By: Alyssa Detwiler
She stared, open-mouthed, as the words spilled out of his mouth. Literally. Fully formed words, not really solid but certainly visible, floating out in different colors before falling gently and vanishing into the ground.
Her dad noticed her wide eyes and stopped his rant. “What’s the matter?”
She shook her head, figuring she was hallucinating, that the words would vanish if she tuned them out and shut her eyes. But they didn’t. Her father kept scolding her, his words coming out a dull red.
And when they ate dinner that night, a noble but ultimately failed attempt on her mom’s part, she saw the words “disgusting,” “vile,” and “nasty” slip from her father’s mouth as he commented on the meal.
And when her parents spoke to each other, she heard them chat idly but saw the words spin stories of how tired they were, how lonely and far apart they felt.
At school, her friends talked about their weekends and classes. She saw words tinged black that they thought she was getting fat, that she should put more effort to at least pretend she cared about how she looked. Gray words lamenting about how stressed and tired they were. Green words spelling out their insecurities; that they weren’t pretty or that couldn’t afford things or they wouldn’t make it through school. Arguments were tinted red. She saw flirting in pink. Neutral statements in blue and it filled the classrooms as her teachers lectured.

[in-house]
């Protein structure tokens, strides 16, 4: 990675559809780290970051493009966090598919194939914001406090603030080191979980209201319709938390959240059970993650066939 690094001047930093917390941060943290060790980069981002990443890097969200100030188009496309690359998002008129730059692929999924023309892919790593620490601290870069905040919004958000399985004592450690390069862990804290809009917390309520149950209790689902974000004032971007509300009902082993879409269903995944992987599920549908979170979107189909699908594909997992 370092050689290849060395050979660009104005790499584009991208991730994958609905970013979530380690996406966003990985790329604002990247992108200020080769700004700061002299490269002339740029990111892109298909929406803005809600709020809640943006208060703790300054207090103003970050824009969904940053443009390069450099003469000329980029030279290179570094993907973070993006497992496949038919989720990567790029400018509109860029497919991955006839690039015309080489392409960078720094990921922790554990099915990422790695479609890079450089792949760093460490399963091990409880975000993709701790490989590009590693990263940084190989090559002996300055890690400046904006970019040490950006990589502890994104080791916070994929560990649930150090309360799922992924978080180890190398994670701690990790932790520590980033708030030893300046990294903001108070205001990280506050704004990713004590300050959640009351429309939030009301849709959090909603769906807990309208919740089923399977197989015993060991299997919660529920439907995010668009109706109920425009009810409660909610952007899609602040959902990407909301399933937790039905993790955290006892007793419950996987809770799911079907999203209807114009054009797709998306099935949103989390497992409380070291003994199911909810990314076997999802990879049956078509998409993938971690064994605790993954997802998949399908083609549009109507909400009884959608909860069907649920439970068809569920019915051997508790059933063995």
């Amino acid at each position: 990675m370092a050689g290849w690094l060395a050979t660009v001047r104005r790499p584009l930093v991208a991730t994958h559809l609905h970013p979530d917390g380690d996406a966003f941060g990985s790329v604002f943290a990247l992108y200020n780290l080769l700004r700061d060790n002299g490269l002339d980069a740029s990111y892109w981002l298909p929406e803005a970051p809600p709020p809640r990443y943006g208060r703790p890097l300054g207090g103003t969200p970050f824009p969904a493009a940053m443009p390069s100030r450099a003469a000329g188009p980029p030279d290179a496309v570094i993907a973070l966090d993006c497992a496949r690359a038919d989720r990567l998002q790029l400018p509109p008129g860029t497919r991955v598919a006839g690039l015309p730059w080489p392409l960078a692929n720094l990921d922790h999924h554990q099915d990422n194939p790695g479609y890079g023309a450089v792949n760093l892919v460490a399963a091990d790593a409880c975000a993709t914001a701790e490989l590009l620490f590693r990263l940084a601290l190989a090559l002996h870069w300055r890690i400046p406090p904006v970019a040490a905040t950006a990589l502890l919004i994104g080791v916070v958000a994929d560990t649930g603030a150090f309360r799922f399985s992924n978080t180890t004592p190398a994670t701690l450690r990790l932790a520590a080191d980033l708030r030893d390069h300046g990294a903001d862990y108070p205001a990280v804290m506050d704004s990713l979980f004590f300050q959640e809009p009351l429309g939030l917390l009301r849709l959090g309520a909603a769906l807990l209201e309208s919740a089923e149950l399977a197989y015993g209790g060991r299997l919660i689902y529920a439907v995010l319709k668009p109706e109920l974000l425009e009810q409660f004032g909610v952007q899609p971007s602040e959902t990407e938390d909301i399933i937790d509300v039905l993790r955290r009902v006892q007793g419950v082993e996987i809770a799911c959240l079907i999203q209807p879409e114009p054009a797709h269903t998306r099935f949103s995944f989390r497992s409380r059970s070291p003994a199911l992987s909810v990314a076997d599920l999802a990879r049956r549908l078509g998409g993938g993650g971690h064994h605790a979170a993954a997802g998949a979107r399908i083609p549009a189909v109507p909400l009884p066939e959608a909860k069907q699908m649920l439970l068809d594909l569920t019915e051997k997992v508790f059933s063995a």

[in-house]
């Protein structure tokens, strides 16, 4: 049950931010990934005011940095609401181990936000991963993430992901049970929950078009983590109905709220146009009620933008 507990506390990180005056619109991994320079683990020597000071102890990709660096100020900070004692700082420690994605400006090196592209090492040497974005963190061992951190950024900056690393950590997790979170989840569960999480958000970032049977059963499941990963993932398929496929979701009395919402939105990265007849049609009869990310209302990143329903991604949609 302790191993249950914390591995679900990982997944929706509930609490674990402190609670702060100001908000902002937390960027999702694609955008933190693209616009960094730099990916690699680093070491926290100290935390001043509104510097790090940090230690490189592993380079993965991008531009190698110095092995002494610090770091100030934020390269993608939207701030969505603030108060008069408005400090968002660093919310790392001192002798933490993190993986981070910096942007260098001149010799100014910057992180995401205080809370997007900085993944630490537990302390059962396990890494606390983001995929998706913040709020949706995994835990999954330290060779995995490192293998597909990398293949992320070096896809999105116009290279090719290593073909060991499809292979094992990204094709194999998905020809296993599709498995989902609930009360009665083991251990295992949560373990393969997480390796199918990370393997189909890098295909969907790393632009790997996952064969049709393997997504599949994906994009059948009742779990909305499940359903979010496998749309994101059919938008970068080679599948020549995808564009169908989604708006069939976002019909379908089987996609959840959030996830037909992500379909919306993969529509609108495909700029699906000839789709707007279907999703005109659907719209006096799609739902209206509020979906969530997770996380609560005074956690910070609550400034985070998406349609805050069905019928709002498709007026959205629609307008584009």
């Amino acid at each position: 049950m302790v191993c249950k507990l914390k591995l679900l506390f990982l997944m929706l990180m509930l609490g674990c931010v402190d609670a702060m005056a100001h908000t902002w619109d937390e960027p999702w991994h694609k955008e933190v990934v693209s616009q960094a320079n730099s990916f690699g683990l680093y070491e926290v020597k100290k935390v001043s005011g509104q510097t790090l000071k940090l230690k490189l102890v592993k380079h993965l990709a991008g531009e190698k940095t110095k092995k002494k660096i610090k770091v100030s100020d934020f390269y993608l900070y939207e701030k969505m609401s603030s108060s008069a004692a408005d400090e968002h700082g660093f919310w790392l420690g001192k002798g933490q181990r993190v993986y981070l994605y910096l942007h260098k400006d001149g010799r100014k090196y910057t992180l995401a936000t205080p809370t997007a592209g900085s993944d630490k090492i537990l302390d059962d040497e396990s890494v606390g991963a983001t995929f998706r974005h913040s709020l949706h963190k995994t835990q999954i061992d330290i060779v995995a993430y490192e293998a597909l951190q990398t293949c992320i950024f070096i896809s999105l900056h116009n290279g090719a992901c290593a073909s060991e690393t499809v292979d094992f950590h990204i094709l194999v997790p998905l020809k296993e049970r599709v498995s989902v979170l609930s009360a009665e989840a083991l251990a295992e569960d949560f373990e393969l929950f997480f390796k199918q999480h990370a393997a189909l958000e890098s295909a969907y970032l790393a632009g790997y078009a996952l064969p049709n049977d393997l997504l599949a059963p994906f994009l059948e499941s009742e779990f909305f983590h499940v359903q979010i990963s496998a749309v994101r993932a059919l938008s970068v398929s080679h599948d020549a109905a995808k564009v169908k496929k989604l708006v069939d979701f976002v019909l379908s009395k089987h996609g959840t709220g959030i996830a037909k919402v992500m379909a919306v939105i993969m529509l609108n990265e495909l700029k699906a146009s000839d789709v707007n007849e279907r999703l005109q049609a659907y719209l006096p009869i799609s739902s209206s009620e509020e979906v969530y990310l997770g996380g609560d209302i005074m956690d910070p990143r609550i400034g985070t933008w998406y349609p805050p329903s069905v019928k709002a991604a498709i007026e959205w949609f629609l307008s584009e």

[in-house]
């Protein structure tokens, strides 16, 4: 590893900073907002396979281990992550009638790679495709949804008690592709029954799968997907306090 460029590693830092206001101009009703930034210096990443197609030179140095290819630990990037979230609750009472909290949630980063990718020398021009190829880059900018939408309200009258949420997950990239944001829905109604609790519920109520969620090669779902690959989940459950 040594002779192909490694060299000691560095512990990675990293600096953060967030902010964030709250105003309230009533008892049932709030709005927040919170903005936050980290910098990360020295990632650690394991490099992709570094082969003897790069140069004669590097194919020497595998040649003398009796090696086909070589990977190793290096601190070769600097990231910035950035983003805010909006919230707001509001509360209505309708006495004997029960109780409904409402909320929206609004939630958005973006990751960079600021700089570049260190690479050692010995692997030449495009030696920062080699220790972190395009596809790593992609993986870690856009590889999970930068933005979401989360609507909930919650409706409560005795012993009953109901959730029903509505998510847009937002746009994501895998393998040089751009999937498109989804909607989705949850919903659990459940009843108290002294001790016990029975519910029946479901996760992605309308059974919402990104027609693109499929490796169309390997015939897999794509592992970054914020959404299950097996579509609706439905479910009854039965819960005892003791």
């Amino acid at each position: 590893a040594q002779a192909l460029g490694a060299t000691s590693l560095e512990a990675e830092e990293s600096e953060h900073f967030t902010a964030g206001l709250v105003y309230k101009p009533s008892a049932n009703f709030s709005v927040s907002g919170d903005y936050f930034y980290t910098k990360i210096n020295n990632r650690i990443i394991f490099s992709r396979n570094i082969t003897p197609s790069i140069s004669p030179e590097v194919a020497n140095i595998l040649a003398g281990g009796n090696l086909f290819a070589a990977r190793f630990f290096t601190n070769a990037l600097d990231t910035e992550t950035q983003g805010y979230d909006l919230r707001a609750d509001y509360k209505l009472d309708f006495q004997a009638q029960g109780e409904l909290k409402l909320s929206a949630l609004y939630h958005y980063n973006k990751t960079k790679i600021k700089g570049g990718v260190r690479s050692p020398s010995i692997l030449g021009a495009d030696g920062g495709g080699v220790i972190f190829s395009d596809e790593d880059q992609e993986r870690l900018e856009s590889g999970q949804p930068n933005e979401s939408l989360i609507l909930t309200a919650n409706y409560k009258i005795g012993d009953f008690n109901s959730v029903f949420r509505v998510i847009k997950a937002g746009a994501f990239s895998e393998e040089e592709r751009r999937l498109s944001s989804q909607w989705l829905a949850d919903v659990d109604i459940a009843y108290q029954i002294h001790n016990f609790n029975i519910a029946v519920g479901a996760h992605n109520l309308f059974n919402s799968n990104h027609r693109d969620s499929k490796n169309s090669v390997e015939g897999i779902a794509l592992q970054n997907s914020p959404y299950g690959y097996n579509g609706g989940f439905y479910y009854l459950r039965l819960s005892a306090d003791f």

The words piled up in public places. She swatted at them and confirmed they weren’t solid. They stacked upon each other and slowly pushed down into the floor, finally disappearing. In public, everyone asked if she was okay as she stared into what seemed to be nothing, their concerns spilling out in orange.
She felt like she was going insane. It wasn’t just that she was seeing the words, but that she knew what everyone truly meant. What everyone truly thought of her.
She just wanted it to stop.
A version of this post originally appeared in
The Teller May 2019 Issue 6
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